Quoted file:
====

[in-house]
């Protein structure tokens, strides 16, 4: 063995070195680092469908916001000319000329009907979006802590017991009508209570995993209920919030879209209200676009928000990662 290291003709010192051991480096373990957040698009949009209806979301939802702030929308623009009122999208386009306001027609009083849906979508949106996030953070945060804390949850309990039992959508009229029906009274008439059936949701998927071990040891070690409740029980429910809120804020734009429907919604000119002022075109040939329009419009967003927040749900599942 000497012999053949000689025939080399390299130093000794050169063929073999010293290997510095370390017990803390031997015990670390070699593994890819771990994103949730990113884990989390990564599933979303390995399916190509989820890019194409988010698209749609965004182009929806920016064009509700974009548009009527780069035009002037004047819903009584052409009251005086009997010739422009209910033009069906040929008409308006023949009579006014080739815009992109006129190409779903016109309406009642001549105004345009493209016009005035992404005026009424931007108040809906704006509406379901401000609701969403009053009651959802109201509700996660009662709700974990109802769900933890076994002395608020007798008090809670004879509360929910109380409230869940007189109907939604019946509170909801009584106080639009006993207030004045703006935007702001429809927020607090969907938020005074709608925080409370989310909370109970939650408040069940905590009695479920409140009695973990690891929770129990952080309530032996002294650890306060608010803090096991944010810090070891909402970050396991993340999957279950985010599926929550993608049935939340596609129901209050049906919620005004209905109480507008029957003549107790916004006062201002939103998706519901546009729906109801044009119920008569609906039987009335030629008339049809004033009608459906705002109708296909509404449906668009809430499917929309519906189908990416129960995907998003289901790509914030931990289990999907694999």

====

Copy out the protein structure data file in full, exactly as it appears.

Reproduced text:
[in-house]
């Protein structure tokens, strides 16, 4: 063995070195680092469908916001000319000329009907979006802590017991009508209570995993209920919030879209209200676009928000990662 290291003709010192051991480096373990957040698009949009209806979301939802702030929308623009009122999208386009306001027609009083849906979508949106996030953070945060804390949850309990039992959508009229029906009274008439059936949701998927071990040891070690409740029980429910809120804020734009429907919604000119002022075109040939329009419009967003927040749900599942 000497012999053949000689025939080399390299130093000794050169063929073999010293290997510095370390017990803390031997015990670390070699593994890819771990994103949730990113884990989390990564599933979303390995399916190509989820890019194409988010698209749609965004182009929806920016064009509700974009548009009527780069035009002037004047819903009584052409009251005086009997010739422009209910033009069906040929008409308006023949009579006014080739815009992109006129190409779903016109309406009642001549105004345009493209016009005035992404005026009424931007108040809906704006509406379901401000609701969403009053009651959802109201509700996660009662709700974990109802769900933890076994002395608020007798008090809670004879509360929910109380409230869940007189109907939604019946509170909801009584106080639009006993207030004045703006935007702001429809927020607090969907938020005074709608925080409370989310909370109970939650408040069940905590009695479920409140009695973990690891929770129990952080309530032996002294650890306060608010803090096991944010810090070891909402970050396991993340999957279950985010599926929550993608049935939340596609129901209050049906919620005004209905109480507008029957003549107790916004006062201002939103998706519901546009729906109801044009119920008569609906039987009335030629008339049809004033009608459906705002109708296909509404449906668009809430499917929309519906189908990416129960995907998003289901790509914030931990289990999907694999």